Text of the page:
That's about the size of it.
In the unlikely event that you think about Jamie Dimon’s $6.2 billion bad day a few of years ago anymore, that headline isn’t terribly likely to surprise you. Since, you know, it’s been three years now and the only thing that’s happened is that a couple of people who worked with the whale are now confined to their home countries so that Preet Bharara can’t get his hands on them. But now, it’s official, since the Financial Conduct Authority has decided it’s spent enough time banging its head against the wall and won’t be pursuing any more whale-related matters. Which is great news for Bruno Iksil and also for anyone else who still works at a bank and also hopes not to be prosecuted for doing their jobs, but which makes law enforcement look pretty impotent indeed.
While Mr. Iksil has emerged scot-free, his immediate boss, Javier Martin-Artajo, a Spanish national, and Mr. Iksil’s lower-ranking assistant, Julien Grout, who is French, face criminal charges and civil claims. But Mr. Martin-Artajo is in Spain, where a court has refused to extradite him, and Mr. Grout is in France, which typically does not extradite its own citizens. Although the investigation in the United States officially remains open, it appears no one, in all likelihood, will be held legally accountable.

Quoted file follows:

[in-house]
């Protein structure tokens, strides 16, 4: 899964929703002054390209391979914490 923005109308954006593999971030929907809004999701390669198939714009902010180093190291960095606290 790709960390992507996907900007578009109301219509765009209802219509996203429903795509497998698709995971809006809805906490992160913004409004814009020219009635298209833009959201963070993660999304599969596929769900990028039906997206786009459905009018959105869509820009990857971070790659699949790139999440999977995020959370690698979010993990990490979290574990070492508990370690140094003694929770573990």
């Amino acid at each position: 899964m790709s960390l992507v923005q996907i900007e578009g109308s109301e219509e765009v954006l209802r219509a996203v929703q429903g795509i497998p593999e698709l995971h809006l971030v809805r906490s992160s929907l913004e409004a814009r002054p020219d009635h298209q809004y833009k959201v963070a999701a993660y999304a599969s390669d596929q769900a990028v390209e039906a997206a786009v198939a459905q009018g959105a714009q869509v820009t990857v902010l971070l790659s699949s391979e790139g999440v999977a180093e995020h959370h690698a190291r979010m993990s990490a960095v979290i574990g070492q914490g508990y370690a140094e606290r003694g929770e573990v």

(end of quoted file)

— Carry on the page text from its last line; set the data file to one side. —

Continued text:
“It’s laughable, really, that so many banks have been prosecuted and it’s always the fault of a rogue trader, or an isolated trading desk,” said Brandon L. Garrett, a law professor at the University of Virginia and author of the book “Too Big to Jail.” ”But when risky behavior is repeatedly tolerated or concealed, you have to wonder if higher-ranking people should have been targeted.”